Four Decades in the New York Art World
After spending two years in London, where David Hockney introduced him to a circle of his talented contemporaries, Hal Bromm started showing art first in his Tribeca loft and later in a gallery on Franklin Street, which recently celebrated its 40th anniversary. Bromm talks to us about discovering Keith Haring and introducing other up-and-coming artists like David Salle and Richard Longo in “new talent” shows, beginning in 1976. He was also a close friend of the late Rosemarie Castoro, a groundbreaking artist whose works will be on exhibit at the gallery through June 2016.
Bromm has had an unusually wide-ranging career, becoming involved with historic preservation fresh out of Pratt and later spearheading the movement that conferred landmark status on much of Tribeca. He’s also been active in preservation of Key West’s historic houses and helped establish Sculpture Key West, a survey of outdoor works that takes place each winter.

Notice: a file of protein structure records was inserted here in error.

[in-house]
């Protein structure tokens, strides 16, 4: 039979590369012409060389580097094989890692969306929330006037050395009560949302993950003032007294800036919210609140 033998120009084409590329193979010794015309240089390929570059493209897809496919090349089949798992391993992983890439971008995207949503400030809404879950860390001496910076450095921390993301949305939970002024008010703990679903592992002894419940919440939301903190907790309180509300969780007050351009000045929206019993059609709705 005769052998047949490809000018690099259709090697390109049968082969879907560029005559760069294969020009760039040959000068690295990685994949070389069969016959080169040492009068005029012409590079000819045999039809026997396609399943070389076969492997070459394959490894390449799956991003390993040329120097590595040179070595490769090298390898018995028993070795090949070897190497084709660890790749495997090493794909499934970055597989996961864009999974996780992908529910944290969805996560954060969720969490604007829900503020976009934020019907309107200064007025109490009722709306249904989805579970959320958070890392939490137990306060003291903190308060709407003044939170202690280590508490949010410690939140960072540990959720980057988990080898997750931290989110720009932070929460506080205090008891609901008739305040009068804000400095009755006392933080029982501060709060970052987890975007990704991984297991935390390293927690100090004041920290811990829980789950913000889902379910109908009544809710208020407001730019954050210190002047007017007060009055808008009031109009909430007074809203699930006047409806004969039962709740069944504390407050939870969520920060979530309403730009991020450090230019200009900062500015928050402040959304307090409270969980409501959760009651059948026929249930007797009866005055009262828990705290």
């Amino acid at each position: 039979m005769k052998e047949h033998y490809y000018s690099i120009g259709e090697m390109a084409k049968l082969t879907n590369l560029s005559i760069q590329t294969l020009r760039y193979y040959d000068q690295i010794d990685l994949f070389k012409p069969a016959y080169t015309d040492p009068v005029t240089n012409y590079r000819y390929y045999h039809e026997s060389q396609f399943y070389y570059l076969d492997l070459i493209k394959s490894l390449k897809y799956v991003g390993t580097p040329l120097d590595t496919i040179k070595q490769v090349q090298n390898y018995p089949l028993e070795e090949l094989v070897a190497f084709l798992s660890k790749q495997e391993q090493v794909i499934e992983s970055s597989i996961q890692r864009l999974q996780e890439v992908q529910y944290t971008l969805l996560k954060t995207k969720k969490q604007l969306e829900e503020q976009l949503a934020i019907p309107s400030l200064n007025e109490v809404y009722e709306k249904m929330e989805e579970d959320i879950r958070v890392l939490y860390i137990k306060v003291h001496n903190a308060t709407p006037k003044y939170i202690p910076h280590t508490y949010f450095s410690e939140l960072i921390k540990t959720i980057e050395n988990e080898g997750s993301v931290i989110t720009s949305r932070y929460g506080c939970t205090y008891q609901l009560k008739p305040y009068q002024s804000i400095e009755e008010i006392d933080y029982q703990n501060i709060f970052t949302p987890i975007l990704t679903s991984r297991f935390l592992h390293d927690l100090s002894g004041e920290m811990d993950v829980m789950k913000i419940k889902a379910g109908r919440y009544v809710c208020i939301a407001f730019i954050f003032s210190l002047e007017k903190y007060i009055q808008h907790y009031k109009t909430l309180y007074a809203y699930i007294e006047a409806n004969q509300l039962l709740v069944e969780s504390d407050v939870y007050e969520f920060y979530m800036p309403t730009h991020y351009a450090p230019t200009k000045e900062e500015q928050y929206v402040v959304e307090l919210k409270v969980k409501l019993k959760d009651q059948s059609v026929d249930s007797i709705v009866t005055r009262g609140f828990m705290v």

After you’ve listened, and if you’re in New York, please go have a look at the survey of Castoro’s works at the gallery (90 West Broadway). As Bromm remarks, “she was doing work that other artists made famous.” A slide show is included above.